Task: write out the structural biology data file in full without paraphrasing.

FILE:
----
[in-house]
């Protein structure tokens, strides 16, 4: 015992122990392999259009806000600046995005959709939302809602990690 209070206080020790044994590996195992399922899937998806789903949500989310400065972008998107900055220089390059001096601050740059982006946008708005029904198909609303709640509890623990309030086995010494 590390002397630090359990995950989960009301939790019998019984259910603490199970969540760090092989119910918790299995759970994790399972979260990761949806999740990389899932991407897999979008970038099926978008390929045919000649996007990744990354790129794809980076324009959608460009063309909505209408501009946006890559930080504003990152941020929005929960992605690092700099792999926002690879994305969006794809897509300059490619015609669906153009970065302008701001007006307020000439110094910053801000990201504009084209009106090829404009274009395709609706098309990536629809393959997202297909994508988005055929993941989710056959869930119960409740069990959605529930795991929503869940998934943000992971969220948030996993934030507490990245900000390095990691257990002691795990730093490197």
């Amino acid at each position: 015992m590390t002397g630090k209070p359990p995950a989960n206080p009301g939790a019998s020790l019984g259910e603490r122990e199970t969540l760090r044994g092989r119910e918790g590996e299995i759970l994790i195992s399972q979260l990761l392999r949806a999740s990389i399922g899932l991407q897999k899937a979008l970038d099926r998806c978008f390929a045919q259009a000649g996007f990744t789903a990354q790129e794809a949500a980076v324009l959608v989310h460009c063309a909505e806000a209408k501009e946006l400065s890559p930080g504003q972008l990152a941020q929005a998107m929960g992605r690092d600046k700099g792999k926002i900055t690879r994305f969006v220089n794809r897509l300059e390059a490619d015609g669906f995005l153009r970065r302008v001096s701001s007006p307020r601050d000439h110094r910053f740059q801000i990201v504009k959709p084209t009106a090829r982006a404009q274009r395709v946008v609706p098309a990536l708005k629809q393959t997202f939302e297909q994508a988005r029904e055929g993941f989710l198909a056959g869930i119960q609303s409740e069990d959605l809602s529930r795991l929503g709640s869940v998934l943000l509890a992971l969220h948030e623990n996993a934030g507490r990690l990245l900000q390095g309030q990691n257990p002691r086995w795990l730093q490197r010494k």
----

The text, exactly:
[in-house]
């Protein structure tokens, strides 16, 4: 015992122990392999259009806000600046995005959709939302809602990690 209070206080020790044994590996195992399922899937998806789903949500989310400065972008998107900055220089390059001096601050740059982006946008708005029904198909609303709640509890623990309030086995010494 590390002397630090359990995950989960009301939790019998019984259910603490199970969540760090092989119910918790299995759970994790399972979260990761949806999740990389899932991407897999979008970038099926978008390929045919000649996007990744990354790129794809980076324009959608460009063309909505209408501009946006890559930080504003990152941020929005929960992605690092700099792999926002690879994305969006794809897509300059490619015609669906153009970065302008701001007006307020000439110094910053801000990201504009084209009106090829404009274009395709609706098309990536629809393959997202297909994508988005055929993941989710056959869930119960409740069990959605529930795991929503869940998934943000992971969220948030996993934030507490990245900000390095990691257990002691795990730093490197």
């Amino acid at each position: 015992m590390t002397g630090k209070p359990p995950a989960n206080p009301g939790a019998s020790l019984g259910e603490r122990e199970t969540l760090r044994g092989r119910e918790g590996e299995i759970l994790i195992s399972q979260l990761l392999r949806a999740s990389i399922g899932l991407q897999k899937a979008l970038d099926r998806c978008f390929a045919q259009a000649g996007f990744t789903a990354q790129e794809a949500a980076v324009l959608v989310h460009c063309a909505e806000a209408k501009e946006l400065s890559p930080g504003q972008l990152a941020q929005a998107m929960g992605r690092d600046k700099g792999k926002i900055t690879r994305f969006v220089n794809r897509l300059e390059a490619d015609g669906f995005l153009r970065r302008v001096s701001s007006p307020r601050d000439h110094r910053f740059q801000i990201v504009k959709p084209t009106a090829r982006a404009q274009r395709v946008v609706p098309a990536l708005k629809q393959t997202f939302e297909q994508a988005r029904e055929g993941f989710l198909a056959g869930i119960q609303s409740e069990d959605l809602s529930r795991l929503g709640s869940v998934l943000l509890a992971l969220h948030e623990n996993a934030g507490r990690l990245l900000q390095g309030q990691n257990p002691r086995w795990l730093q490197r010494k």